Crusade is a very heavy exposition episode. Vala returns, she’s pregnant, and she’s taken over Daniel’s body using some communication thingy. She’s in the galaxy of the Ori having been thrown there when she destroyed the super-gate in Beachhead. For some reason the Ori have decided to impregnate her, and they’re also starting a (wait for it) crusade against the non-believers. I don’t mind this episode, but I mind how they did it. It’s like a clip show! It’s all flashbacks of Vala’s while she was missing. Incidentally, the true believers in this are genuinely scary. Interplanetary religious fanaticism needs to get rooted out NOW.
Camelot follows up Crusade and Arthur’s Mantle in that SG-1 has to find the Ancient weapon (cue more sword in the stone style fighting) and there’s another super-gate and the Ori are coming through. Cliffhanger on multiple ships exploding putting multiple SG-1 personnel in danger as well as Vala who’s apparently seconds from giving birth while on one of the Ori ships. An impressive looking episode to be sure!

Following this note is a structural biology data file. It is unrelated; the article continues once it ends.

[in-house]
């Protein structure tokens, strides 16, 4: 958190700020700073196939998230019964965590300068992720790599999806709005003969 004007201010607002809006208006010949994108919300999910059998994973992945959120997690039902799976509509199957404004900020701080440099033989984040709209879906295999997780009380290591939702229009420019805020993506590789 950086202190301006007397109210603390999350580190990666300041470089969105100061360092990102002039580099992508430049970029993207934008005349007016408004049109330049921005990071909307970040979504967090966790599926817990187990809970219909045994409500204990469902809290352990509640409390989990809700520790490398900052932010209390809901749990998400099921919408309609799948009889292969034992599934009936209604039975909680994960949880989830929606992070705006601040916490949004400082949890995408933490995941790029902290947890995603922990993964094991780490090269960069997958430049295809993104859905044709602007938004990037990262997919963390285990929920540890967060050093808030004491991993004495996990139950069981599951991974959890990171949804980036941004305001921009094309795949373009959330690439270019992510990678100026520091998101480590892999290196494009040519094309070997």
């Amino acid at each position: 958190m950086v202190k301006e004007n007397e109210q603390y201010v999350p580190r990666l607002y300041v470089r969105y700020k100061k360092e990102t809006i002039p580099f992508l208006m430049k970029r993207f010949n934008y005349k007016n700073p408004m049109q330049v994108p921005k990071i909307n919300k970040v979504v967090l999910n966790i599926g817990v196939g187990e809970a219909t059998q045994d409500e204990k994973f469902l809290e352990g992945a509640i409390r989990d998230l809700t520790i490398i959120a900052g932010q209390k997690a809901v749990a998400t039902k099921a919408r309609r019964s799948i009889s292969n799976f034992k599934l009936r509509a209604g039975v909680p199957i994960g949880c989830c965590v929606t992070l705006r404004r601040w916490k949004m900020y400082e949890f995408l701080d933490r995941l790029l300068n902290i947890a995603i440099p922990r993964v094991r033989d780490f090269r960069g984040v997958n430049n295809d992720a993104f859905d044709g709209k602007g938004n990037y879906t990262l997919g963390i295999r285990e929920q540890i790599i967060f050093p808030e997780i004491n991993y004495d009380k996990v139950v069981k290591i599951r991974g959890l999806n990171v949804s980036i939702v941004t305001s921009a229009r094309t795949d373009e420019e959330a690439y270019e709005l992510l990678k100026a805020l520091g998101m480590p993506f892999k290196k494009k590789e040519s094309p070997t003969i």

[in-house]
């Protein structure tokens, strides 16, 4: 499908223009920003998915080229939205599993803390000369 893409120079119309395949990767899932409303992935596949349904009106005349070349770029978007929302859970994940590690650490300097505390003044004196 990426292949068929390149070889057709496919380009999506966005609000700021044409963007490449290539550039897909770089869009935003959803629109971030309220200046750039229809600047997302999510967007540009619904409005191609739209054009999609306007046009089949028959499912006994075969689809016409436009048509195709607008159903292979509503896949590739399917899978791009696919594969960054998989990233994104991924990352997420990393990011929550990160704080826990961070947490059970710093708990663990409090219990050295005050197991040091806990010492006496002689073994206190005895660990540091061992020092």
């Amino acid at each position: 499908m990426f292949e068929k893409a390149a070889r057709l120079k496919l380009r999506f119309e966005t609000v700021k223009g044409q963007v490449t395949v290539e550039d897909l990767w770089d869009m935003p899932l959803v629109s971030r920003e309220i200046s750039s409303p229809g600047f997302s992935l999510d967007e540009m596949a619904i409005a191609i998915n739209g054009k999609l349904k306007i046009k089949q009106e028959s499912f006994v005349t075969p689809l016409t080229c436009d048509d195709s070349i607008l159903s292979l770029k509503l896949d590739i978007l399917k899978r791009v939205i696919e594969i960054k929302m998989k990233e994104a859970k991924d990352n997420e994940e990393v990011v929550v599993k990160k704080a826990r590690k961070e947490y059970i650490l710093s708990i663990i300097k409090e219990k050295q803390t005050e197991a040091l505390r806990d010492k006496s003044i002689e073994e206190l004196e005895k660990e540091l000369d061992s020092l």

My final thoughts are the team is so scattered during the cliffhanger (and has been all season) that I don’t feel the same level of SG-1 camaraderie I did in other times. This reinforces my thought of this as a different show than when SG-1 started out which isn’t necessarily a bad thing, but it’s a very large shift in expectations. Annoyances from Baal and the weird bugs aside, The Ori are not an enemy that can be vanquished in the next episode (or two or three, given the amount of warmup — practically all of season 9), so it’s likely that this will be a big problem all next season. Given that this season was definitely a transition season, there’s a lot riding on season ten (the final one) going out with a bang.